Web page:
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21st Jan 2019

EU data row over police access to asylum seekers' fingerprints

  • Police could have access to asylum seekers' fingerprints under new EU proposals (Photo: EU's attempts)

A row between the European Commission and the EU's data privacy chief has broken out over plans to give police access to biometric data from the fingerprints of asylum seekers.

In a bluntly worded 20-page report published Wednesday (5 September), Peter Hustinx, European Data Protection Supervisor, accused the EU executive of failing to provide sufficient evidence and justification, stating that the commission should prepare a fresh impact assessment "in which solid evidence and reliable statistics are provided and which includes a fundamental rights assessment."

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The controversy is over the role of EURODAC, the EU-wide fingerprint database, which forms part of the EU's asylum system.

Under the current regime all refugees seeking political asylum in an EU country must provide fingerprints for the system which also contains biometric fingerprint information taken from illegal immigrants. Critics argue that the system, which covers asylum seekers as young as 14, breaches the EU's Fundamental Rights charter.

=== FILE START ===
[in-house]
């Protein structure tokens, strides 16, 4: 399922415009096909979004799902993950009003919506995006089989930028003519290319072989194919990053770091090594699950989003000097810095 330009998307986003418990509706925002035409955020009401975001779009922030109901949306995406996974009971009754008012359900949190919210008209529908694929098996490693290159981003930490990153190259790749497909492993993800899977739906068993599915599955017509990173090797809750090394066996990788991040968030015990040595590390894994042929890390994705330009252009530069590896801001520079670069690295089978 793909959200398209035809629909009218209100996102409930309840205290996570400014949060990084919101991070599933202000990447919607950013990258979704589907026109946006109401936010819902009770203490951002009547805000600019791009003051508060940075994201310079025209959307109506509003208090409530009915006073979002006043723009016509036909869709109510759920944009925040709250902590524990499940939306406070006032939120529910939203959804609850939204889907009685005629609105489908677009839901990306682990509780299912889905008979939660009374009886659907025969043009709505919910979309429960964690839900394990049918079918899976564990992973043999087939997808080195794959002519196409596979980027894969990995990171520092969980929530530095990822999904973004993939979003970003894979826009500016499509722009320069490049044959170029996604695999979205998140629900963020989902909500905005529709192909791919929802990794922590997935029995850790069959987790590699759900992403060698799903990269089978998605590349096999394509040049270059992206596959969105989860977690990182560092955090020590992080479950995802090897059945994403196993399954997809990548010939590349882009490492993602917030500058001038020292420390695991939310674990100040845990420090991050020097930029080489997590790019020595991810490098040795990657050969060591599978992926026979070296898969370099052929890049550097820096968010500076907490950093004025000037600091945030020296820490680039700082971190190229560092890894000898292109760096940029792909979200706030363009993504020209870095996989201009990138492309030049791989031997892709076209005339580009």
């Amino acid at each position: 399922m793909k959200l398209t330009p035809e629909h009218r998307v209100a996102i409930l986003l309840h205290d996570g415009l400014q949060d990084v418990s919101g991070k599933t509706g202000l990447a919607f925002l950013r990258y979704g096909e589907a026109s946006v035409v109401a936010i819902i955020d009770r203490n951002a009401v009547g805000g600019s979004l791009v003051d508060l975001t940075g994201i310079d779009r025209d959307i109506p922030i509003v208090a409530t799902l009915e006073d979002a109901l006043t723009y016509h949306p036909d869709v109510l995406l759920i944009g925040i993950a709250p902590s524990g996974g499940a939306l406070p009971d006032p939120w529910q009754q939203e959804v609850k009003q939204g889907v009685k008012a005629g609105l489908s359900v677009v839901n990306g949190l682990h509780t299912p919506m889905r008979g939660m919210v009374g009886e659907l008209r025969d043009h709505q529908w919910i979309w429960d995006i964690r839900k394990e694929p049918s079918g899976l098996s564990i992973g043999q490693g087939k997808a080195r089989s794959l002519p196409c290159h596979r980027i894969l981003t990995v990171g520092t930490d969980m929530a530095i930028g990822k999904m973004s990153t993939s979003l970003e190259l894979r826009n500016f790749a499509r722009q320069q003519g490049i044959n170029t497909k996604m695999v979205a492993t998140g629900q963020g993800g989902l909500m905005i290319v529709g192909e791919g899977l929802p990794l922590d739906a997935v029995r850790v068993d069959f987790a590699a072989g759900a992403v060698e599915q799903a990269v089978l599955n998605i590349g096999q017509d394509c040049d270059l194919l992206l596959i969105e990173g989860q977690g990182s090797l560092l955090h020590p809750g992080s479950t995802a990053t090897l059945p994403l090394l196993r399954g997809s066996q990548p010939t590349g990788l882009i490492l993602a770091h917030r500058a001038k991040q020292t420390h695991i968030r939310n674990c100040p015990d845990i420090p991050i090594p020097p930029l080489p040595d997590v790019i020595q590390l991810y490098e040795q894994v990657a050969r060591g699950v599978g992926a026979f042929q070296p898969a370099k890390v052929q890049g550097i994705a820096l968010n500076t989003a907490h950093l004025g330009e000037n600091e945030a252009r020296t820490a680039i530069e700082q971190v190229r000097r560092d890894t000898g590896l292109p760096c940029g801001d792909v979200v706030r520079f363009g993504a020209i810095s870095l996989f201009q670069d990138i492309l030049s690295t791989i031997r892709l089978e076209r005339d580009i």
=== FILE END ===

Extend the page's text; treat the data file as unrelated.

The database was originally created to prevent multiple claims for asylum being lodged in different member states with no country taking responsibility for the application. Each set of fingerprint data can be compared with fingerprint data already stored in EURODAC to see if an asylum seeker has previously lodged an asylum claim in one or more other member states or has entered EU territory.

Now the commission wants to widen the scope of the legislation, allowing national law enforcement authorities and the European police service Europol to access the EURODAC central database for the purposes of prevention, detection and investigation of terrorist offences and other serious criminal offences.

On publishing the proposals in May, Home Affairs Commissioner Cecilia Mälmstrom defended the changes insisting that they would operate only under "very limited and specific circumstances" for serious crimes such as murder and terrorism, adding that "it will only be possible to make searches on a hit/no hit basis and a EURODAC check can only be made if prior searches in national or member states' databases do not yield results."

But in a press statement accompanying his report, Hustinx, who acts as advisor to the EU institutions on data privacy but does not have blocking powers, asserted that the commission proposal would "intrude upon the privacy of individuals and risk stigmatising them" adding that the EU executive had "simply not provided sufficient reason why asylum seekers should be singled out for such treatment."

Malmström's spokesman Michele Cercone played down the disagreement, insisting that his commission "has shown every intention to include all possible safeguards including data protection and privacy.”

“We welcome the report of the EDPS and will consider it thoroughly in the context of the pending negotiations with Council and the European Parliament,” he added.

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